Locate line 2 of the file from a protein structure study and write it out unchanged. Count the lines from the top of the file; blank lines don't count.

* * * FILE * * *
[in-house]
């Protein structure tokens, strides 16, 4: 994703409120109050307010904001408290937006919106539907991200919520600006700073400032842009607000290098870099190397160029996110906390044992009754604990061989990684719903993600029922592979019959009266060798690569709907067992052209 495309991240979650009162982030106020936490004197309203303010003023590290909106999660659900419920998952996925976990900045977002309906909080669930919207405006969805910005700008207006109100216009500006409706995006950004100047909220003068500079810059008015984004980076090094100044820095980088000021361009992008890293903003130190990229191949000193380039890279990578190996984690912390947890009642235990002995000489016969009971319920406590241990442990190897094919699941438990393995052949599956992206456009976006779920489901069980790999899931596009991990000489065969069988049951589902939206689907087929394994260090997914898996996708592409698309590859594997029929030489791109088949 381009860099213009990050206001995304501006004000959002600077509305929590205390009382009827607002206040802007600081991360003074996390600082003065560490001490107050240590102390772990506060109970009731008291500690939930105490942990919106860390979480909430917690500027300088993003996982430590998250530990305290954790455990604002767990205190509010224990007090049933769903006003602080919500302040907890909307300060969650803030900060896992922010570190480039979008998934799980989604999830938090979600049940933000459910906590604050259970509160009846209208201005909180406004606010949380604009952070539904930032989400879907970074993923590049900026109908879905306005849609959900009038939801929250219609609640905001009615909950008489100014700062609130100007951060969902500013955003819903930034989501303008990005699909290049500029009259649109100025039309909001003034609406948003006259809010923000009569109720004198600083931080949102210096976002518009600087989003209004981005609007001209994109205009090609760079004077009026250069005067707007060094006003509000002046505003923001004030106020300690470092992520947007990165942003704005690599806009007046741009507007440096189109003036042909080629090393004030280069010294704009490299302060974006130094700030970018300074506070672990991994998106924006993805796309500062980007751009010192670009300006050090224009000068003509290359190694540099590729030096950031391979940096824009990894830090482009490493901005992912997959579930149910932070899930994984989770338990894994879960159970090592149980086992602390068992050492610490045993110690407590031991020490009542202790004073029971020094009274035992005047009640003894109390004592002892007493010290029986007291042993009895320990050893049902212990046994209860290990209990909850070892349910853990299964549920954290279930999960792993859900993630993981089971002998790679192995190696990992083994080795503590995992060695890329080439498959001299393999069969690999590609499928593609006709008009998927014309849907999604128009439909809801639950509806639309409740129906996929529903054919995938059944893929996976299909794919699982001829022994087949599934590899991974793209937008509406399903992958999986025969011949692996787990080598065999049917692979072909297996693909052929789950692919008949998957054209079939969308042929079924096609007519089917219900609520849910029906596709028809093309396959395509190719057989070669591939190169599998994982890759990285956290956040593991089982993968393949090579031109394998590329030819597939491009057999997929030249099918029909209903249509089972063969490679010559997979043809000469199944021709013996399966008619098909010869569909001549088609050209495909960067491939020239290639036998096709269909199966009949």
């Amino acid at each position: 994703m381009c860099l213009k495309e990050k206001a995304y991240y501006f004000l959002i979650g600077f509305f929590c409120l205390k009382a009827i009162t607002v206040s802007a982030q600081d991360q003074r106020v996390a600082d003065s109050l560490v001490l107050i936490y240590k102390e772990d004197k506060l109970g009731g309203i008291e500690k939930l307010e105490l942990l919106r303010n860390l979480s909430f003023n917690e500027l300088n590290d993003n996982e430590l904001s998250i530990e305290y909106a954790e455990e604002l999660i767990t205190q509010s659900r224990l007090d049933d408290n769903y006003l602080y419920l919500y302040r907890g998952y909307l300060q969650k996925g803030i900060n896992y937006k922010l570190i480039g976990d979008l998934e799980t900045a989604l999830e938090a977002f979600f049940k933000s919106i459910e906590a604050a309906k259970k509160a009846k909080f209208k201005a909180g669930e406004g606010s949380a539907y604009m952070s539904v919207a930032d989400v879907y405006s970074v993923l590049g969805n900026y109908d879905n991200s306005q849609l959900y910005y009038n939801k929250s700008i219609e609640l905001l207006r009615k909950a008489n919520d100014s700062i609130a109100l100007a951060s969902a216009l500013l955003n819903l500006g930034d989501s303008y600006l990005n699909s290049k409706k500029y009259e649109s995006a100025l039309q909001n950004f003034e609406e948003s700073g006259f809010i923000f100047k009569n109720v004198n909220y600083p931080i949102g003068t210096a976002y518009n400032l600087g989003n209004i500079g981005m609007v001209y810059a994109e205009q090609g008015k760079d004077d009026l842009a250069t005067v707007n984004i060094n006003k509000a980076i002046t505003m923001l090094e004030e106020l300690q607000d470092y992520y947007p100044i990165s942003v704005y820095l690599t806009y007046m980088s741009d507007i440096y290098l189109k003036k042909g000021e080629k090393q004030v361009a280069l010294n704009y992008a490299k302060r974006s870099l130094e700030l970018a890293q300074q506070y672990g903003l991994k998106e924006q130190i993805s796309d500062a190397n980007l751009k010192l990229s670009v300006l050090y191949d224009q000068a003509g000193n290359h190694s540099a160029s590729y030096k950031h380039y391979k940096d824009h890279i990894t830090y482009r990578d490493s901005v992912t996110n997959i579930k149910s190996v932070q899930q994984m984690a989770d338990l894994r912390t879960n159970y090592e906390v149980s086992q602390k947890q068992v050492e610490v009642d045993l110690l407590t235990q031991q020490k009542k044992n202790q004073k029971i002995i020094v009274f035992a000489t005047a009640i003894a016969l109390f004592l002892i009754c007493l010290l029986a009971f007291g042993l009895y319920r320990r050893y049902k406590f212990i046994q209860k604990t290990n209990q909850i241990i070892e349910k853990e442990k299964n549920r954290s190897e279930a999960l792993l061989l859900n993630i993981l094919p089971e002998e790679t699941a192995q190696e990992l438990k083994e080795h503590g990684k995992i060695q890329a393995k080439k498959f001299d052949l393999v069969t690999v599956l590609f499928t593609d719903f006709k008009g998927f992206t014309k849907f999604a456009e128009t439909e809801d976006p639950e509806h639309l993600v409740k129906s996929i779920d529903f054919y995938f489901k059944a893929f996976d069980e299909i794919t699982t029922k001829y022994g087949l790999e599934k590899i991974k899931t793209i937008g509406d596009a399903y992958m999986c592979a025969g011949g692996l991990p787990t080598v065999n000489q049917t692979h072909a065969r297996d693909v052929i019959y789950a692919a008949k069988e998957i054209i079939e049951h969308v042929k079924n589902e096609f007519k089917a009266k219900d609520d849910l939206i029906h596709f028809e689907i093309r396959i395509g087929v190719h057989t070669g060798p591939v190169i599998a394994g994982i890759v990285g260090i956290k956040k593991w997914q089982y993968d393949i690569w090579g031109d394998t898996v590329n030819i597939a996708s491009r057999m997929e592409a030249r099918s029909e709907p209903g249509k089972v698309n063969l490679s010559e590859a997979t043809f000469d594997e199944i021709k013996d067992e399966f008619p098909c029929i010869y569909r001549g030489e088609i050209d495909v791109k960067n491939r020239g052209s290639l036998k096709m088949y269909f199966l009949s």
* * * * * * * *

């Protein structure tokens, strides 16, 4: 994703409120109050307010904001408290937006919106539907991200919520600006700073400032842009607000290098870099190397160029996110906390044992009754604990061989990684719903993600029922592979019959009266060798690569709907067992052209 495309991240979650009162982030106020936490004197309203303010003023590290909106999660659900419920998952996925976990900045977002309906909080669930919207405006969805910005700008207006109100216009500006409706995006950004100047909220003068500079810059008015984004980076090094100044820095980088000021361009992008890293903003130190990229191949000193380039890279990578190996984690912390947890009642235990002995000489016969009971319920406590241990442990190897094919699941438990393995052949599956992206456009976006779920489901069980790999899931596009991990000489065969069988049951589902939206689907087929394994260090997914898996996708592409698309590859594997029929030489791109088949 381009860099213009990050206001995304501006004000959002600077509305929590205390009382009827607002206040802007600081991360003074996390600082003065560490001490107050240590102390772990506060109970009731008291500690939930105490942990919106860390979480909430917690500027300088993003996982430590998250530990305290954790455990604002767990205190509010224990007090049933769903006003602080919500302040907890909307300060969650803030900060896992922010570190480039979008998934799980989604999830938090979600049940933000459910906590604050259970509160009846209208201005909180406004606010949380604009952070539904930032989400879907970074993923590049900026109908879905306005849609959900009038939801929250219609609640905001009615909950008489100014700062609130100007951060969902500013955003819903930034989501303008990005699909290049500029009259649109100025039309909001003034609406948003006259809010923000009569109720004198600083931080949102210096976002518009600087989003209004981005609007001209994109205009090609760079004077009026250069005067707007060094006003509000002046505003923001004030106020300690470092992520947007990165942003704005690599806009007046741009507007440096189109003036042909080629090393004030280069010294704009490299302060974006130094700030970018300074506070672990991994998106924006993805796309500062980007751009010192670009300006050090224009000068003509290359190694540099590729030096950031391979940096824009990894830090482009490493901005992912997959579930149910932070899930994984989770338990894994879960159970090592149980086992602390068992050492610490045993110690407590031991020490009542202790004073029971020094009274035992005047009640003894109390004592002892007493010290029986007291042993009895320990050893049902212990046994209860290990209990909850070892349910853990299964549920954290279930999960792993859900993630993981089971002998790679192995190696990992083994080795503590995992060695890329080439498959001299393999069969690999590609499928593609006709008009998927014309849907999604128009439909809801639950509806639309409740129906996929529903054919995938059944893929996976299909794919699982001829022994087949599934590899991974793209937008509406399903992958999986025969011949692996787990080598065999049917692979072909297996693909052929789950692919008949998957054209079939969308042929079924096609007519089917219900609520849910029906596709028809093309396959395509190719057989070669591939190169599998994982890759990285956290956040593991089982993968393949090579031109394998590329030819597939491009057999997929030249099918029909209903249509089972063969490679010559997979043809000469199944021709013996399966008619098909010869569909001549088609050209495909960067491939020239290639036998096709269909199966009949």